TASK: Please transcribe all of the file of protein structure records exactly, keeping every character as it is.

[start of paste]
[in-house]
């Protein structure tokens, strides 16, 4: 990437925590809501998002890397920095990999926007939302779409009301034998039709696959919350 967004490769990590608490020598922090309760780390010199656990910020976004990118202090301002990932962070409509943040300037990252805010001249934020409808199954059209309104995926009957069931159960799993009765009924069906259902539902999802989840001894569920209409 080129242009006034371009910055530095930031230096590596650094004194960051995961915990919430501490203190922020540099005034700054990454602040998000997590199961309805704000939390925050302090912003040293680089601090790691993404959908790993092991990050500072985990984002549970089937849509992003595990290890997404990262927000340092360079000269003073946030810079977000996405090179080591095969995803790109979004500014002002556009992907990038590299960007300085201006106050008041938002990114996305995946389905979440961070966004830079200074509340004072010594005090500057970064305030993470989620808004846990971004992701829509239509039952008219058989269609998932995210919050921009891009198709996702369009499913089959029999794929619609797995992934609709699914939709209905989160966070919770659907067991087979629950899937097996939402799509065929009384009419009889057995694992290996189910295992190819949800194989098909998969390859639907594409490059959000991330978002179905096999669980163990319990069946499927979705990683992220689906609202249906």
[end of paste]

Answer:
[in-house]
């Protein structure tokens, strides 16, 4: 990437925590809501998002890397920095990999926007939302779409009301034998039709696959919350 967004490769990590608490020598922090309760780390010199656990910020976004990118202090301002990932962070409509943040300037990252805010001249934020409808199954059209309104995926009957069931159960799993009765009924069906259902539902999802989840001894569920209409 080129242009006034371009910055530095930031230096590596650094004194960051995961915990919430501490203190922020540099005034700054990454602040998000997590199961309805704000939390925050302090912003040293680089601090790691993404959908790993092991990050500072985990984002549970089937849509992003595990290890997404990262927000340092360079000269003073946030810079977000996405090179080591095969995803790109979004500014002002556009992907990038590299960007300085201006106050008041938002990114996305995946389905979440961070966004830079200074509340004072010594005090500057970064305030993470989620808004846990971004992701829509239509039952008219058989269609998932995210919050921009891009198709996702369009499913089959029999794929619609797995992934609709699914939709209905989160966070919770659907067991087979629950899937097996939402799509065929009384009419009889057995694992290996189910295992190819949800194989098909998969390859639907594409490059959000991330978002179905096999669980163990319990069946499927979705990683992220689906609202249906």